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By MARTHA SMITH
Special to the Standard
NORTH KINGSTOWN â David R. Burnham, a Republican political force in town for nearly 20 years, a prominent businessman, contracting industry activist and a farmer with deep roots in 4-H and the Washington County Fair, died Monday after a nine-month battle with cancer.
He was 64 and the owner of Burnham Excavating, Inc., a career path he started down immediately after high school. He went on to become a lobbyist for the Rhode Island Independent Contractors and Associates, served on a state technical review committee for septic wastewater and was known nationally for his expertise in that field.
He was a member of the North Kingstown School Committee in the late 1970s and a Town Council member for 10 years.
A large and hardy man â his mom, Shirley says âhe was always a good-size youngsterâ â Burnham, known to all simply as Dave, is remembered throughout South County as a gentle soul who was considerate of his neighbors and loved his prize cattle.
Walter and Dorothy Taylor, longtime Grange members who live on Old Baptist Road, were saddened to hear of Daveâs passing.
âWe live next door to where he used to bale hay,â says Dorothy. âHeâd go by and weâd say âThere goes Dave again.â He always went to the Slocum Grange breakfasts and he came early. He always had a smile for everyone. We knew him through 4-H and he was a great tractor man. He didnât cut hay this year so I knew [his illness] was getting bad.â
Shirley Burnham says her son, one of three boys, was running an antique tractor show last fall when he became extremely exhausted. His cancer was diagnosed in September and he had been undergoing radiation and chemotherapy treatments ever since.
Richard Burda, retired from Providence Gas, grew up in the north end of town where he and Burnham were childhood friends.
âOver the years,â Burda reflects, âhe has, among other things, been the master of ceremonies at our high school reunions, including a year ago. He was bigger than life, literally and figuratively, always very friendly and outgoing. I remember him always driving his tractor in the parades in Wickford.â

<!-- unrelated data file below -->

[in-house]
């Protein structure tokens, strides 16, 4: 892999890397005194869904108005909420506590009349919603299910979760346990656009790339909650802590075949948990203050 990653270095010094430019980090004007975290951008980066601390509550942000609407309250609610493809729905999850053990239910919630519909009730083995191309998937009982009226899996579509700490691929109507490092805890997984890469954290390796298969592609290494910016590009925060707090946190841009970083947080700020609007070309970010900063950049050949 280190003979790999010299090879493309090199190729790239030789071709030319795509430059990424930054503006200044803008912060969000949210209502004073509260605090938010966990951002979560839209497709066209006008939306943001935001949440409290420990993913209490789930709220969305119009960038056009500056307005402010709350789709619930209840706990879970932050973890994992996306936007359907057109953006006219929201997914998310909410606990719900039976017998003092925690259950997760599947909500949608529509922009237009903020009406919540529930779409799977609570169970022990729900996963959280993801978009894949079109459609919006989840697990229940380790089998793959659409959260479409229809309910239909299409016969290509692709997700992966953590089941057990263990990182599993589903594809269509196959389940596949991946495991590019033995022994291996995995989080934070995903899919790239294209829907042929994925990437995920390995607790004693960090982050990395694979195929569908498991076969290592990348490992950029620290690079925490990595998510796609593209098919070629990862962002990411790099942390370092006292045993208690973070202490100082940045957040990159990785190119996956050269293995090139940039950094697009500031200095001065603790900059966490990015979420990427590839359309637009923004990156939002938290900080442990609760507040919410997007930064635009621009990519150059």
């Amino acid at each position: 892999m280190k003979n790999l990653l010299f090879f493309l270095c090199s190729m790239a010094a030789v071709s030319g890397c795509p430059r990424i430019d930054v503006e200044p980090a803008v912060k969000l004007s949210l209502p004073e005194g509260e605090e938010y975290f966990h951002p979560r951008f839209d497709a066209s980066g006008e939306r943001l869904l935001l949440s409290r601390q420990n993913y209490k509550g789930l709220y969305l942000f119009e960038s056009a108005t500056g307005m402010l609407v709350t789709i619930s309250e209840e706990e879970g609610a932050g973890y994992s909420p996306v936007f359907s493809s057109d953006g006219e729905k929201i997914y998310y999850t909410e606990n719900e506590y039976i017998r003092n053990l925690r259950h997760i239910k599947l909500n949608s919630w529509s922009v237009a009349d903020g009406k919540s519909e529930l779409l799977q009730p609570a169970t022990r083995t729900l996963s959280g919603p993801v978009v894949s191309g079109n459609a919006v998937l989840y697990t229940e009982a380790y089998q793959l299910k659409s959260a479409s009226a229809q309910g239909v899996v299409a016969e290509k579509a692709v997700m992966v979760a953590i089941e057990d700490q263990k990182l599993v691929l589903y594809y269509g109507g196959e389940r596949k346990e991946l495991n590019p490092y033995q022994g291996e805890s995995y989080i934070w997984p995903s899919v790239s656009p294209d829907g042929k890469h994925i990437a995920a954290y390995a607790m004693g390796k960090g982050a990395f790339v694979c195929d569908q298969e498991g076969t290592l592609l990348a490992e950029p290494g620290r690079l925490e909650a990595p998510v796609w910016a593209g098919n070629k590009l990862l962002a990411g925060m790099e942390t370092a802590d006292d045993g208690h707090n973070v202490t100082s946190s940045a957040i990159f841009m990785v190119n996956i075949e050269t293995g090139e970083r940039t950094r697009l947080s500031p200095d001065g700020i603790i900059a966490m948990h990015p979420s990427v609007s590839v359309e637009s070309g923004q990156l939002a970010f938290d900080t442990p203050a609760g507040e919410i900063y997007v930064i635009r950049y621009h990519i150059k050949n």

A collector of antique farm equipment who was dedicated to a simple life, Burnham surprised many when he entered politics.
âHe continued to surprise me with how effective he was,â notes Burda. âMy wife [Gail] was on the School Committee in the late â80s and early â90s. Iâve seen what it can be like to be involved at that level of town government. Dave was always easy-going and kind of quiet so for him to take on something like that and become very quickly a natural at it was amazing.â
Republican Bill Pennoyer, widely known for organizing the townâs parades, served with Burnham on the School Committee.
âHe was always a stalwart to retain proper decorum during meetings and always showed a concern to give everyone an opportunity to speak,â he recalls. âHe used his tractor for many, many years to pull a trailer which held the Lafayette Band.â
âThey were one of the lead groups,â says Pennoyer. âThe band kept a great cadence for the marchers. People along the parade route showed their appreciation. He was a mainstay in the business community and an important person of his era.â
Former Lafayette Band president John Armstrong explains that for many years the group didnât participate in the parade because theyâre a concert ensemble and ânot marching people. Dave Burnham was on the Town Council and I knew him from years and years ago; his wife and he attended First Baptist Church in Wickfordâ where Armstrong is also a member.
He asked Burnham if heâd pull two wagons, borrowed from Schartner Farms, with his tractor.
âHe agreed and heâs been doing it for a number of years.â
Even while gravely ill, Dave performed that duty again this Memorial Day, a final act of patriotism and devotion.
Martha Smith is an award-winning journalist and author. Retired, she is an independent contractor for SRIN and can be reached at firstname.lastname@example.org.